As in all aspects of modern life, the world of medical research has become extremely fast paced. In response to ever increasing demand, the pressure to deliver accurate results in a speedy, accessible way has never been so great. This is especially true for pharmaceutical research with preferred methodologies switching in recent years towards new evidence-driven drug discoveries. In this new “high stakes” race against the clock to ensure the safety and efficacy of drug candidates for potential therapeutic uses, there is a crucial need for interdisciplinary collaboration, advanced technologies and a more streamlined approach focused on making new and effective treatments available to patients as quickly as possible.
Contract Research Organisations (CROs)
Contract research organisations (CROs) offer an unrivalled ability to work to high standards, through the dedicated use of technologies with an organisational structure geared towards completing contracted projects time and again. CROs have experienced an industry boom in recent years as global demand has skyrocketed, underpinning the need for effective cooperation between CROs and their translation service provider.
The Need For Translation
Across all sectors and in all disciplines, the need for reliable, flawless translations is clear due to the spread of globalisation and the implementation of international regulations. It is more important than ever before to ensure that products adhere to strict guidelines or risk such oversights resulting in failure to launch. Cross-border communication is paramount in maintaining the speed of progress, as well as the reliability of results, not to mention allowing therapies to reach markets and patients across regional boundaries at the same time.
A Symbiotic Relationship: CROs and Medical Translation Agencies
With an increasing number of clinical trials being outsourced every year, and a trend towards predominantly outsourced clinical trials in the future, it’s evident that CROs are bringing value to the pharmaceutical research process. The distinct advantages of using CROs to perform important research are related in large part to their ability to see the bigger picture with vast experience in the relevant field. CROs are in the unique position of being able to identify potential pitfalls and challenges to accurate data collection and can adapt protocols and screen investigators so as to achieve continuous improvements in efficiency and time management.
Likewise, in working toward project goals, CROs emphasise the need for specialised pharmaceutical translation providers to properly meet deadlines, whilst ensuring the highest quality. It’s vital to the success of each project that the right translation service provider is chosen for the job. It would be a slip-up to only consider budget when assessing a translation partner. Ensuring the availability of suitably specialised translation experts in the relevant field should guard against potential issues during the project. Only linguists capable of thinking on their feet, problem solving and facing any challenges with confidence and with the requisite knowledge will be able to overcome the challenges.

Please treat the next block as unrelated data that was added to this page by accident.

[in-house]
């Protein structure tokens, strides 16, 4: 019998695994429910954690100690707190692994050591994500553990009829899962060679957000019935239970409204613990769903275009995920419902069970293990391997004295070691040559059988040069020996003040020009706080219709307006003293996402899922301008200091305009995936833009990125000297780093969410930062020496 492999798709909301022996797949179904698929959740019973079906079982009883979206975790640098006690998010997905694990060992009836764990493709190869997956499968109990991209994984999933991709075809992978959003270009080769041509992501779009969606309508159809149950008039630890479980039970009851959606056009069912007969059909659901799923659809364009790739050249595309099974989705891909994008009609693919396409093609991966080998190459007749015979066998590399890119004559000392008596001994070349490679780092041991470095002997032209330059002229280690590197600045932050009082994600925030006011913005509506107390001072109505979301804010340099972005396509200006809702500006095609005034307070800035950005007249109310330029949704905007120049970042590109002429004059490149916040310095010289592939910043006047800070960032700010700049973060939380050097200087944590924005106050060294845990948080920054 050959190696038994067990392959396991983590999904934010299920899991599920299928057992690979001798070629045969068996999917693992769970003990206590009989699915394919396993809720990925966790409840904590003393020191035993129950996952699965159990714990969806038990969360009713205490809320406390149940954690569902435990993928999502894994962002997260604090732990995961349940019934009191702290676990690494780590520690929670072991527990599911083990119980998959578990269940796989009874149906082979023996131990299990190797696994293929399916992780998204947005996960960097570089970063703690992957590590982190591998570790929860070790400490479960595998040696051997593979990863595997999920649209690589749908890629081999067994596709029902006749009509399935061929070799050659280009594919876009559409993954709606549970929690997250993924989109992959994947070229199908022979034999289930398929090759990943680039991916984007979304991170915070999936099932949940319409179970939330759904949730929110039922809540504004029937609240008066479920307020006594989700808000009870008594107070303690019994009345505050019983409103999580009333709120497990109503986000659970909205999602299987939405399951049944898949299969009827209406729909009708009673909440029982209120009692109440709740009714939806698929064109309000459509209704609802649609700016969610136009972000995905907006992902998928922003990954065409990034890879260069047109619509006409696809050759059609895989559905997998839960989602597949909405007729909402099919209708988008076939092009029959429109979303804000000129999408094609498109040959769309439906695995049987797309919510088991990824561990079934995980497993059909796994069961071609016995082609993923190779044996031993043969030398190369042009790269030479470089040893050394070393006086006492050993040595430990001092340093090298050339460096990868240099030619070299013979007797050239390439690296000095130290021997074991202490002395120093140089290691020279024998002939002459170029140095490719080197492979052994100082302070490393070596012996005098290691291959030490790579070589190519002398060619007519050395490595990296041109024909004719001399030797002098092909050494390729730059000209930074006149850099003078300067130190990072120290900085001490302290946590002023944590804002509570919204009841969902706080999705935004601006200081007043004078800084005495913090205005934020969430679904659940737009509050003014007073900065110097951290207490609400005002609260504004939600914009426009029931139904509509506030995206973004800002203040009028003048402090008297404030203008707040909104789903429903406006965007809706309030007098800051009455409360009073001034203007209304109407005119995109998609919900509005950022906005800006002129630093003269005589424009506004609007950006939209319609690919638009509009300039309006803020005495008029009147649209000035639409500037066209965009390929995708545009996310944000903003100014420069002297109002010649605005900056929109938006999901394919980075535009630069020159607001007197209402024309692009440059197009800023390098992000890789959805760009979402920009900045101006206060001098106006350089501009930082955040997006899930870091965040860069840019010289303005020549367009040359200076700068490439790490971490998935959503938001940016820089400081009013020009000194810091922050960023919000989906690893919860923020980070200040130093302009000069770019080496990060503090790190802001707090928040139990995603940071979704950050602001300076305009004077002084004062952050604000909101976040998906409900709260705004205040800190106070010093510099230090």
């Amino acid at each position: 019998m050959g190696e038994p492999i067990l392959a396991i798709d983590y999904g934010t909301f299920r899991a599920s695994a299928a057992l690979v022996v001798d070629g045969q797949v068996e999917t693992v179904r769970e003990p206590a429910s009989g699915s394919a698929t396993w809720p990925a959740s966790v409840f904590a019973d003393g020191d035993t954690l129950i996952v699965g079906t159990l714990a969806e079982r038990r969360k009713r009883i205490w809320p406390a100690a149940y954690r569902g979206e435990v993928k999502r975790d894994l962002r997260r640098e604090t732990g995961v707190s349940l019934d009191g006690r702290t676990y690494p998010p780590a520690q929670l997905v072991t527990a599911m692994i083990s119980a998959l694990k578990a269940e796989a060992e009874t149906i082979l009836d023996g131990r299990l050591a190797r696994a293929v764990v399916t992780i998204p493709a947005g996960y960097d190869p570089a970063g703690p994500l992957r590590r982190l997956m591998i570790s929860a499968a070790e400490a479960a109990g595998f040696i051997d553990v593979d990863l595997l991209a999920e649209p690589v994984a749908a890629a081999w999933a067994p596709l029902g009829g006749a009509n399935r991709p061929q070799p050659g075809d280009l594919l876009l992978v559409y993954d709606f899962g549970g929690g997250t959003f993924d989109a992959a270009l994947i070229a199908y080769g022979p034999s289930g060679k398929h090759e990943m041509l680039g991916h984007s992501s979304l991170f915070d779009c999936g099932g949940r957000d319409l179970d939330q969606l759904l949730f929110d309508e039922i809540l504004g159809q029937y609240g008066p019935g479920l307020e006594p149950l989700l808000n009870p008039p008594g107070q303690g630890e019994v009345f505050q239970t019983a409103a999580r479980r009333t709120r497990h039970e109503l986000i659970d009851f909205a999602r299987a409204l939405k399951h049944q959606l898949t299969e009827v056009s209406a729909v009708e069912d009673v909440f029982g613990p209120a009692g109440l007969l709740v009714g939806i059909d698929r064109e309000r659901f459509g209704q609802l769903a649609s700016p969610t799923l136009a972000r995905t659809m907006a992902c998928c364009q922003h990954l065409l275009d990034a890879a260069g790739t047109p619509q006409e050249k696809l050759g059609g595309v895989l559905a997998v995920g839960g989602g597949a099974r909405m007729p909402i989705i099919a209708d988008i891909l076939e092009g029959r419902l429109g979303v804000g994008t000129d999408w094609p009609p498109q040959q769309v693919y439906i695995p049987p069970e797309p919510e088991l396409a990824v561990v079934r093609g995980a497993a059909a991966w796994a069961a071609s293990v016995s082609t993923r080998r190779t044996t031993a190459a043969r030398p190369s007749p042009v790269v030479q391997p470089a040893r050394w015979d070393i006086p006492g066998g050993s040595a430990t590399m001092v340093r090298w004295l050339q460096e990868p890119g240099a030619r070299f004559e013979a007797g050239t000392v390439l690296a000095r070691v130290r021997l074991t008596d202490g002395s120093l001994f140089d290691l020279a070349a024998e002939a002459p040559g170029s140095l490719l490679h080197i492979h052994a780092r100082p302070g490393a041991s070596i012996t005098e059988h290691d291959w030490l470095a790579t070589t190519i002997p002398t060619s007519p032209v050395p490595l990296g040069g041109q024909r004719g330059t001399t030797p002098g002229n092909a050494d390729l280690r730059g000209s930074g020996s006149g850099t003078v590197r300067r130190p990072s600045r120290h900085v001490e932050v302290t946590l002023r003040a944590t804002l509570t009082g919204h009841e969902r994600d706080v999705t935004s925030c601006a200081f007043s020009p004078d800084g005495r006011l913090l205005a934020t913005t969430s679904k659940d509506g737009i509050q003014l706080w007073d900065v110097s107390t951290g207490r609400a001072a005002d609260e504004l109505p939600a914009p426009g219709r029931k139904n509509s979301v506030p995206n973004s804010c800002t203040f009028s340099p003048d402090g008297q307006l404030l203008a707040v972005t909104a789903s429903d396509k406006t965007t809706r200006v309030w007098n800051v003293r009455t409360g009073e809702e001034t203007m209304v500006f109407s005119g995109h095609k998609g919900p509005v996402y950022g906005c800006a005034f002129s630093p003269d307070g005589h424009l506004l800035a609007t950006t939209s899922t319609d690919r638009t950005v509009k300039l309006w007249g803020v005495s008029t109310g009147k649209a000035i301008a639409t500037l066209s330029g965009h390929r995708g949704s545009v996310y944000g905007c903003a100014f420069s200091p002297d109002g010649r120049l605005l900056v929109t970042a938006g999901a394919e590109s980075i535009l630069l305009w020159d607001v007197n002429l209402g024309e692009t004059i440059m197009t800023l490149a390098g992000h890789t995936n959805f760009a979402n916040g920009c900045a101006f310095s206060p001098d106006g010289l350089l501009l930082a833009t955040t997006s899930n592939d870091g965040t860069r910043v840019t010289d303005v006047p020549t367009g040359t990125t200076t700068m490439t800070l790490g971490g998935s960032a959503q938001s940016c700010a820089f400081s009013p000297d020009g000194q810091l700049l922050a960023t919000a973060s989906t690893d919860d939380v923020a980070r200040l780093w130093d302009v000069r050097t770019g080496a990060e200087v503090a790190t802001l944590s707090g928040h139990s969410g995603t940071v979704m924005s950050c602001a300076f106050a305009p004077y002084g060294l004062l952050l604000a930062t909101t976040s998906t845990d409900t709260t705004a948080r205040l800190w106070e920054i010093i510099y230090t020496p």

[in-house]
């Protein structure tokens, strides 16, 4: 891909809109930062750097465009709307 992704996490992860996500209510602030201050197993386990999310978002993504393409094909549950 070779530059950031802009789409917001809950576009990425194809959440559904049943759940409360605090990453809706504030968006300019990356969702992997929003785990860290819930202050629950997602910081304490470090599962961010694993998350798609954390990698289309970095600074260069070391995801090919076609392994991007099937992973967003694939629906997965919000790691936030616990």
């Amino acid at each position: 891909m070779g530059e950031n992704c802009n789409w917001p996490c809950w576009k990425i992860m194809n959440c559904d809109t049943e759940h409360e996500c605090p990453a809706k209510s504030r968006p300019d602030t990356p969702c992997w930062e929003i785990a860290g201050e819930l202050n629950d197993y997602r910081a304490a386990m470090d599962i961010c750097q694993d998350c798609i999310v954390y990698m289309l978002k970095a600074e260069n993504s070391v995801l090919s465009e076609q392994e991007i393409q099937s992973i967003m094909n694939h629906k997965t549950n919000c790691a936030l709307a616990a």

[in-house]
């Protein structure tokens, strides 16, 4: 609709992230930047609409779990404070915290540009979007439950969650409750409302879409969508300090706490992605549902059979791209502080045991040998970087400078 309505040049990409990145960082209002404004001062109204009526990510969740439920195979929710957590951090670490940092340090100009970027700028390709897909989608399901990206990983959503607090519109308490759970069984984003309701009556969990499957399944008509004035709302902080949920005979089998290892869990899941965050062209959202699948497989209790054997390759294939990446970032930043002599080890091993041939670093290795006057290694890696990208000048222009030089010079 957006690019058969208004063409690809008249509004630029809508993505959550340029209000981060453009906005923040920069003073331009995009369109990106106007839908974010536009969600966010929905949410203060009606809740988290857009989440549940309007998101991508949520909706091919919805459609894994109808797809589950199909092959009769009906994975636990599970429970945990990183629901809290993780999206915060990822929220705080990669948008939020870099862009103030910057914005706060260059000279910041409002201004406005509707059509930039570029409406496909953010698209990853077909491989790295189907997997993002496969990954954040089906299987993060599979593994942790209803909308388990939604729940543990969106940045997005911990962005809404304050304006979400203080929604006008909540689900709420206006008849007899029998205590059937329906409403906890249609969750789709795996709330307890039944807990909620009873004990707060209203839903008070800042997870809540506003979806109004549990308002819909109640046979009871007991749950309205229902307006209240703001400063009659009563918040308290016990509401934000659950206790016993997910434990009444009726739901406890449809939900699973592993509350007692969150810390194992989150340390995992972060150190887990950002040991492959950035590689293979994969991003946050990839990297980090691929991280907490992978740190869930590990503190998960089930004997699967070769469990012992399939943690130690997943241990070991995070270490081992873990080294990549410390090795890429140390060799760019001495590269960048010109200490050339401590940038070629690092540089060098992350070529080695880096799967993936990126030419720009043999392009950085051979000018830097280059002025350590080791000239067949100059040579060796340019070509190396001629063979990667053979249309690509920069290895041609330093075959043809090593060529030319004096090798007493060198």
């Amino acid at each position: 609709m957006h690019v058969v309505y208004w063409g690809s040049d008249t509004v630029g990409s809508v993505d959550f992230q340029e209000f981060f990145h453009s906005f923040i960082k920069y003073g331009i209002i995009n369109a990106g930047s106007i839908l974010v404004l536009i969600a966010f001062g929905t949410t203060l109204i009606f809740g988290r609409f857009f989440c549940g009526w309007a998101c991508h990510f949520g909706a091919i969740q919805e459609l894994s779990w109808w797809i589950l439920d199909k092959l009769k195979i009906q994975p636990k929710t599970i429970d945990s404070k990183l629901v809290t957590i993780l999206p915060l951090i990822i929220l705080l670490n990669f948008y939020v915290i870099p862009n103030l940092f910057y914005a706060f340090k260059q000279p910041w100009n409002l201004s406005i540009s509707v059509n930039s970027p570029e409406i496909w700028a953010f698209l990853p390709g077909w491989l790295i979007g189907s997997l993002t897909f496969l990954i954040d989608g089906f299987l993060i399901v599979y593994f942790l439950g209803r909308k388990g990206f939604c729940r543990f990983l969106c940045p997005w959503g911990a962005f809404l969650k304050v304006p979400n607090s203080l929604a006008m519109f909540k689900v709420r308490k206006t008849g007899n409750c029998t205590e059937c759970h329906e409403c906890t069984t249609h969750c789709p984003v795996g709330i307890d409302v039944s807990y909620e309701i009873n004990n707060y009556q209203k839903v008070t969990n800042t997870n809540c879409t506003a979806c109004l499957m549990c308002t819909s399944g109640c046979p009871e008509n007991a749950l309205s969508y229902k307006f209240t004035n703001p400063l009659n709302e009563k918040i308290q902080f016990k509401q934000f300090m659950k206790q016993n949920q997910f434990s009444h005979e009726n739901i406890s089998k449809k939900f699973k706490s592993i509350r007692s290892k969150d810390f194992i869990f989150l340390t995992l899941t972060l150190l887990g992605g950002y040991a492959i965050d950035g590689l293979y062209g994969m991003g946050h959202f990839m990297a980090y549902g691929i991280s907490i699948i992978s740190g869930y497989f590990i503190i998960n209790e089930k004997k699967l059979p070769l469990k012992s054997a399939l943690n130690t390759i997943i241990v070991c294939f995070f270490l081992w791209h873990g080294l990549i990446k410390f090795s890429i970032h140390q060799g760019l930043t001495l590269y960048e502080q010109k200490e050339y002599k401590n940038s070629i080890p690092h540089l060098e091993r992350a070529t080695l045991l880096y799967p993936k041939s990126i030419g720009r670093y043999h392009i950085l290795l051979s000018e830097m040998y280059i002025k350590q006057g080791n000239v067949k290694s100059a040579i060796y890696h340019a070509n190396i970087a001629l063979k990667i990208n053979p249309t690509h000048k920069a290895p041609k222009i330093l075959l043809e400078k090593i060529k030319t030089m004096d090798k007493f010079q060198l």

In addition to sourcing the most qualified translation specialists, having shared goals and structured plans and objectives are invaluable tool in promoting the smooth progression of any interdisciplinary workload. Only with a clear division of labour and well-defined responsibilities can each team member be utilised to their full potential whilst avoiding any unnecessary confusion, hold-ups or, needless duplication of work.
Having clear procedures in place to deal with any problems as they arise, as well as performance indicators and goals for each department/team will help to create a co-operative inter-company working environment. A concise understanding and mutual alignment of project budget, protocols and criteria should be set out between companies and teams from the outset. Responsibilities in terms of problem management should be clearly defined, establishing key performance indicators and deliverables for each party. Good communication can prevent a lot of problems and help to produce the best possible solutions when issues do arise.
With clear division of responsibility, many different disciplines may work efficiently, although it’s always important to note that, some flexibility is needed to adapt to the individual needs of others on a team, while the project itself will also help to foster a positive outcome, as well as, good team relations.
After all, projects are less likely to succeed without adequate project management from conception through to completion. Project management involves proper risk assessment, project overviews, planning, job allocation, management, communication across teams and overseeing of deadlines and ensuring that quality control measures are in place.
All of these important measures will help to create a truly symbiotic relationship between the CRO and their translation service provider. Even the best laid plans, however, require dedication and consummate professionalism from all involved. Efficient teamwork is essential to achieving these goals; with so many disciplines at work, from drug manufacturers, clinicians, research analysts, technicians, to project managers, translation professionals and end clients, effective communication is the key to success.
If you’d like to know more about contract research organisations and their role in medical translation, get in touch and we’ll be happy to help.